If you happened to read my previous article about choosing the best DAW software for your needs. You will remember that most of the software is cross-platform compatible, with a few exceptions (such as Apple Logic: Mac only and Cakewalk SONAR: PC only).
So with that in mind, you can save yourself headaches (however unlikely) and double check that the audio interface supports the host's operating system. If it does, it is 99% likely that it will work well with your chosen DAW software.
Audio Interface Connectivity
Welcome to the fun world of connectivity! Here we have choices! Thunderbolt, USB, FireWire and PCIe are the most common, with FireWire and PCIe commonly found in older interfaces.
Thunderbolt Audio Interfaces
Thunderbolt connection is the latest technology in the bunch. The interfaces are generally more expensive than those found with USB or FireWire. Thunderbolt audio interfaces will often have more advanced features that can go beyond what you need if you're just getting started. If you are already experienced and need multiple inputs, outputs, or want to prove yourself in the future, a Thunderbolt audio interface can be a good investment.
Mr. Obviously says: Confirm that your host has Thunderbolt technology. 🙂
USB Audio Interfaces
USB is the most ubiquitous connectivity technology in the world, so it is no surprise that it is also the most popular audio interface type. If you own a computer made over the last 10 years, it is sure to have at least a couple of USB 2.0 ports, making it very likely that it is compatible with almost any audio interface that offers USB connectivity.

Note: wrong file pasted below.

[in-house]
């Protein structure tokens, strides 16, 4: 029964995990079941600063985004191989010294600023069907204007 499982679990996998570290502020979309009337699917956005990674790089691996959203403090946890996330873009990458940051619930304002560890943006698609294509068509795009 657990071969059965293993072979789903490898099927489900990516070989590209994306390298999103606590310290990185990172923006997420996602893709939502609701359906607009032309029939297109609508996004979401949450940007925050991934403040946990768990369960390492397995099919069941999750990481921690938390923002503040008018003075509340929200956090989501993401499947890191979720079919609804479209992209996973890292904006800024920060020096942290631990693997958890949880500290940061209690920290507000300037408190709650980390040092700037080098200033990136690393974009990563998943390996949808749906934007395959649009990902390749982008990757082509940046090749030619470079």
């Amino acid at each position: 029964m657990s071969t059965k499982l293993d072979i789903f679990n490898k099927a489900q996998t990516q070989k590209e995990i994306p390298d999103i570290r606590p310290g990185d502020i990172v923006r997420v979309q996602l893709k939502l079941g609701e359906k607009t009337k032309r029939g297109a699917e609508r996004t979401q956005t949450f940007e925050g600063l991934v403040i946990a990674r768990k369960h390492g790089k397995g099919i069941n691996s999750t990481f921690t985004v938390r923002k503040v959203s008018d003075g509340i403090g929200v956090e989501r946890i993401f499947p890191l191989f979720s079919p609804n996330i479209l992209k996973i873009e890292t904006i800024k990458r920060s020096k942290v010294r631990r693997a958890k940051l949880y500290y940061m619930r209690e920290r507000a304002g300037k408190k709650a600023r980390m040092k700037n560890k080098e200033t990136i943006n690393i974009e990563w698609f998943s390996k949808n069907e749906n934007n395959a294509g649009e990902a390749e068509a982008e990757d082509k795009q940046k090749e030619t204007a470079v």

A USB audio interface is probably the easiest way to go if you're just getting started. In many cases (but not all), a new USB audio interface may even be plug and play (ie does not require a driver).
You will find that the vast majority of input level audio interfaces are USB. Don't let that deter you if you are looking for something high-end, as there are also many professional audio interfaces that have USB connectivity.
FireWire Audio Interfaces
Although you can no longer find FireWire on new computers, there are a plethora of great FireWire audio interfaces available in the used market (eBay, Reverb.com, Craigslist, Facebook Marketplace, etc.). Generally speaking, FireWire is considered more of a Mac connection option compared to PC (although you will sometimes see a PC with FireWire).
If you have an older Mac with FireWire, I would suggest this is the cheapest way to add a high-quality audio interface to your home studio. You can pick up a great used audio interface with many options for under $ 200. Even if you have a newer machine without FireWire, Apple makes a Thunderbolt-to-FireWire adapter.
PCIe Audio Interfaces